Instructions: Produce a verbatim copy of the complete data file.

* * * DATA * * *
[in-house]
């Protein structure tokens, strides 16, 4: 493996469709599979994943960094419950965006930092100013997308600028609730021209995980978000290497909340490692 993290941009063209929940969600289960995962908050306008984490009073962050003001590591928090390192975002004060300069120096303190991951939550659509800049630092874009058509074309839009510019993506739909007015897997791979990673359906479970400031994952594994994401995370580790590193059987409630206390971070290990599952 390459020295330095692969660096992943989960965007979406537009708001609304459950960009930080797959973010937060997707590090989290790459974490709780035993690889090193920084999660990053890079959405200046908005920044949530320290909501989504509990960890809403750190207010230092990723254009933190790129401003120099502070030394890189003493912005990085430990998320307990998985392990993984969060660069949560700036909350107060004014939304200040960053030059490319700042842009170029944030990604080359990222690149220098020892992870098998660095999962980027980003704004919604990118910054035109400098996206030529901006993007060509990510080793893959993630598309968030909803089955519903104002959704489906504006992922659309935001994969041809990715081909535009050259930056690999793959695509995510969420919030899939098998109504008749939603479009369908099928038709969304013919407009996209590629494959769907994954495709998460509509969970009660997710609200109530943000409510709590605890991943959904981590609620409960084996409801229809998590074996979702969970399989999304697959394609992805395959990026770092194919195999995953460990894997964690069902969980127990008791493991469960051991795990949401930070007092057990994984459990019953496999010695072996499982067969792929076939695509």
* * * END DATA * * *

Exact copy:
[in-house]
């Protein structure tokens, strides 16, 4: 493996469709599979994943960094419950965006930092100013997308600028609730021209995980978000290497909340490692 993290941009063209929940969600289960995962908050306008984490009073962050003001590591928090390192975002004060300069120096303190991951939550659509800049630092874009058509074309839009510019993506739909007015897997791979990673359906479970400031994952594994994401995370580790590193059987409630206390971070290990599952 390459020295330095692969660096992943989960965007979406537009708001609304459950960009930080797959973010937060997707590090989290790459974490709780035993690889090193920084999660990053890079959405200046908005920044949530320290909501989504509990960890809403750190207010230092990723254009933190790129401003120099502070030394890189003493912005990085430990998320307990998985392990993984969060660069949560700036909350107060004014939304200040960053030059490319700042842009170029944030990604080359990222690149220098020892992870098998660095999962980027980003704004919604990118910054035109400098996206030529901006993007060509990510080793893959993630598309968030909803089955519903104002959704489906504006992922659309935001994969041809990715081909535009050259930056690999793959695509995510969420919030899939098998109504008749939603479009369908099928038709969304013919407009996209590629494959769907994954495709998460509509969970009660997710609200109530943000409510709590605890991943959904981590609620409960084996409801229809998590074996979702969970399989999304697959394609992805395959990026770092194919195999995953460990894997964690069902969980127990008791493991469960051991795990949401930070007092057990994984459990019953496999010695072996499982067969792929076939695509």